New legal duties introduced in Wales to boost NHS service quality, transparency, and openness
Two new legal duties aimed at enhancing services, transparency, and openness within the NHS in Wales have been introduced.
The duty of candour and the duty of quality, both now in effect, are designed to improve the overall experience of patients and staff.
The duty of candour requires all NHS organisations in Wales to be open and transparent with patients when something goes wrong and causes harm during healthcare delivery.
Health boards and NHS trusts are obliged to apologise, provide support during investigations, and ensure incidents are examined using the Putting Things Right process. Crucially, lessons learned from these incidents must be shared to prevent their recurrence.
The duty of quality applies to all NHS bodies and Welsh Ministers, mandating that decision-making actively considers the improvement of health services and outcomes for patients in Wales.
This duty also encompasses new health and care quality standards.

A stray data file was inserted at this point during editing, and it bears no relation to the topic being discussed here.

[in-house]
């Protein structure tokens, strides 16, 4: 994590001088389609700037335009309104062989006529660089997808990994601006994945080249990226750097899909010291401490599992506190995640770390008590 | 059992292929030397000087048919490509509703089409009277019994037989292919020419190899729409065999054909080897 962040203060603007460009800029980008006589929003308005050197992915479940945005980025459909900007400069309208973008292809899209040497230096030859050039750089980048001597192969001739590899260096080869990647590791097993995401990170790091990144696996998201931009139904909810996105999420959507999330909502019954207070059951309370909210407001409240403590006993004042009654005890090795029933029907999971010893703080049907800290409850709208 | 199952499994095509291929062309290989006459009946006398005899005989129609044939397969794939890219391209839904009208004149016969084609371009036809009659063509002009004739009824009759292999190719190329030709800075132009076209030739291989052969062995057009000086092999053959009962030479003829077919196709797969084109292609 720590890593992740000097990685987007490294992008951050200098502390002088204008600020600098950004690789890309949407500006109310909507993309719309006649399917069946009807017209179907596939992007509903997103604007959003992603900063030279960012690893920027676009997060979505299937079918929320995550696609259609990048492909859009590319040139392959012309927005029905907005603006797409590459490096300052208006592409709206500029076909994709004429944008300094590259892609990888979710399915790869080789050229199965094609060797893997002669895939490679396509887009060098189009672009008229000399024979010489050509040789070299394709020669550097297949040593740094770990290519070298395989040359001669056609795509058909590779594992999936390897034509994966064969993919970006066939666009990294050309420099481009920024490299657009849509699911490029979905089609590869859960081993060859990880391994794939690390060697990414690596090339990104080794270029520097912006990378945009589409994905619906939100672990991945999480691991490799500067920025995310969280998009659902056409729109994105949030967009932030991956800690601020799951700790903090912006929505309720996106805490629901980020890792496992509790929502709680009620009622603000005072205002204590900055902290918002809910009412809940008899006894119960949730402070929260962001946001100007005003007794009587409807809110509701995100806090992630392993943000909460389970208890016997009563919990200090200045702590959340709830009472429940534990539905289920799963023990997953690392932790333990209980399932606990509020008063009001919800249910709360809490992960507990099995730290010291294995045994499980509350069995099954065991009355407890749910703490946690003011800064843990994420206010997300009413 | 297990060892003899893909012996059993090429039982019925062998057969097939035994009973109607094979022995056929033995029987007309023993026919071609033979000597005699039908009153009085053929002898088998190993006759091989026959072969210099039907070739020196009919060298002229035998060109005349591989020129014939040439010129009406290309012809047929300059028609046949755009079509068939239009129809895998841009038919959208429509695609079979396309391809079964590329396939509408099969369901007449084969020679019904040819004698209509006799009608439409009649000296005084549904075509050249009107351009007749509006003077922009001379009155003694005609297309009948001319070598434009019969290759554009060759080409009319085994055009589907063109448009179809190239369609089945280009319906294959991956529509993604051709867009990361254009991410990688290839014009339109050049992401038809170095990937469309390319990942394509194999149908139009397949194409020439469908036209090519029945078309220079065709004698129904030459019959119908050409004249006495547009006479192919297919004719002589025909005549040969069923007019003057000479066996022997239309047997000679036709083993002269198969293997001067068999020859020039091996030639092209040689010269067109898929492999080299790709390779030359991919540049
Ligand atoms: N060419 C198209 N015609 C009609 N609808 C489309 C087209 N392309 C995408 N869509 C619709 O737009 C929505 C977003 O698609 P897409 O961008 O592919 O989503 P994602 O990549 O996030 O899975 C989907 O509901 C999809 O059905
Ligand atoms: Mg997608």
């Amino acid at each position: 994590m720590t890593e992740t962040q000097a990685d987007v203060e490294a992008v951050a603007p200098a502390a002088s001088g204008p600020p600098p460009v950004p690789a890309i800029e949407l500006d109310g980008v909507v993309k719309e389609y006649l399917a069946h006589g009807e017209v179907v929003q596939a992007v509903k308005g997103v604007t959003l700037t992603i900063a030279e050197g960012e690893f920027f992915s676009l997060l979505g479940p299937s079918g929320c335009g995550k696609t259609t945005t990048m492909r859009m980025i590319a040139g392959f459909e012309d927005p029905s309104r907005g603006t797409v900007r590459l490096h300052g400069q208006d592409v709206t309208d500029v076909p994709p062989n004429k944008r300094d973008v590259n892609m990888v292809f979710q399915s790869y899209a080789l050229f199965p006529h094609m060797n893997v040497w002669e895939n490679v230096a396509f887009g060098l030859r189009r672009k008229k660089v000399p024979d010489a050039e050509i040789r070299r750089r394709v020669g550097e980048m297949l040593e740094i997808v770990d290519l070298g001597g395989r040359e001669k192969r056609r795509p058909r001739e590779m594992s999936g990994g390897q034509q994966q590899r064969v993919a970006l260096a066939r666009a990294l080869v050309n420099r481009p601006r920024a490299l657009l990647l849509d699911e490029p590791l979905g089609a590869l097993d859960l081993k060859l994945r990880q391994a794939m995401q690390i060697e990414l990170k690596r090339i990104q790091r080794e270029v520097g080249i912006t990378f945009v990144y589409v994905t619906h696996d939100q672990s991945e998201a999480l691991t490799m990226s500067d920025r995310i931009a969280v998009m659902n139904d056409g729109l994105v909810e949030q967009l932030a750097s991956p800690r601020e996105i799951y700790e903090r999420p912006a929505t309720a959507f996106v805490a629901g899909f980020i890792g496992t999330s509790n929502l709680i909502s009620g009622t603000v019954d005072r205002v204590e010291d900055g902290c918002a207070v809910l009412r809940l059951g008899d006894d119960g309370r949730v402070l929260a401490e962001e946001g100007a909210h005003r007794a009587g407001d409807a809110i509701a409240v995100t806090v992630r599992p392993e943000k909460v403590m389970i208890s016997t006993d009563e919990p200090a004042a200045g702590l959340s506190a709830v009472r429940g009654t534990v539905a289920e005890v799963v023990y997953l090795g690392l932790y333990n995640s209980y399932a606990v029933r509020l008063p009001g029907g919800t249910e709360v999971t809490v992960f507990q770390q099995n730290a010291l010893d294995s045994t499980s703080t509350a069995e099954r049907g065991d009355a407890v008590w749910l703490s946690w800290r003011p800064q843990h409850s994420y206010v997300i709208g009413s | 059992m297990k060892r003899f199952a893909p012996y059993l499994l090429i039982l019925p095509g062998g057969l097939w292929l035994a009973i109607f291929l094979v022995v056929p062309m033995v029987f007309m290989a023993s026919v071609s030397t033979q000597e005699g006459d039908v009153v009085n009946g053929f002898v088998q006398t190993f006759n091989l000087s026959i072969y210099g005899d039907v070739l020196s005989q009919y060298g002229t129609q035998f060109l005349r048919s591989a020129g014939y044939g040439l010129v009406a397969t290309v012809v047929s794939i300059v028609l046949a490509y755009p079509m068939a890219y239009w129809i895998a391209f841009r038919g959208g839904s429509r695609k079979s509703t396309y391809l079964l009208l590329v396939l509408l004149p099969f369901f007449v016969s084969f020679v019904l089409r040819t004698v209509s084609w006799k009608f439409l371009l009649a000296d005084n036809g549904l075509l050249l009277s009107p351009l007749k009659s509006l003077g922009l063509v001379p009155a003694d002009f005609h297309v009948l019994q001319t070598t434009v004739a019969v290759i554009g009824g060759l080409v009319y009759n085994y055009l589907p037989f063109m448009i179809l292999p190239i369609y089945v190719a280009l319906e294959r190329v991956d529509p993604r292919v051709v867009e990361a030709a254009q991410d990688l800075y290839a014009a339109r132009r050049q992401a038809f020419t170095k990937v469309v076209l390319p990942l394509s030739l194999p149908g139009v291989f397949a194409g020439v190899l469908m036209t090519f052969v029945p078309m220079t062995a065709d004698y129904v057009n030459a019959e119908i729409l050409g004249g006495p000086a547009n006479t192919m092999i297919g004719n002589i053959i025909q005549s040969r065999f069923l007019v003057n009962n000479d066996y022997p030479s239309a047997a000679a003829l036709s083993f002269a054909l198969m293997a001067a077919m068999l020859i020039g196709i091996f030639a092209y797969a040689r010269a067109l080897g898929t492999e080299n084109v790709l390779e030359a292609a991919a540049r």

In addition to these legal duties, a new citizen voice body, Llais, is being introduced to strengthen public representation in health and social care services.
Llais will replace and expand on the work of Wales’ seven community health councils, working with the NHS, local authorities, and volunteer organisations to ensure public opinions are considered in the planning and delivery of services at local, regional, and national levels.
The move saw North Wales Community Health Council (NWCHC) – an independent watchdog for hospital patients – disbanded last week after almost half a decade.
Health Minister Eluned Morgan stated that these new measures would “ensure quality, safety and transparency is at the heart of all that we do,” driving improvements in health and social care and leading to better outcomes for all.
Nicola Williams, Executive Director Nursing, AHP & Health Science at Velindre University NHS Trust, believes that the new duties will “further develop a culture of trust and openness.”
She emphasised the importance of reporting incidents or harm openly, allowing for swift investigation and improvement, and building confidence in the care provided by the NHS in Wales. Spotted something? Got a story? Send a Facebook Message | A direct message on Twitter | Email: News@Deeside.com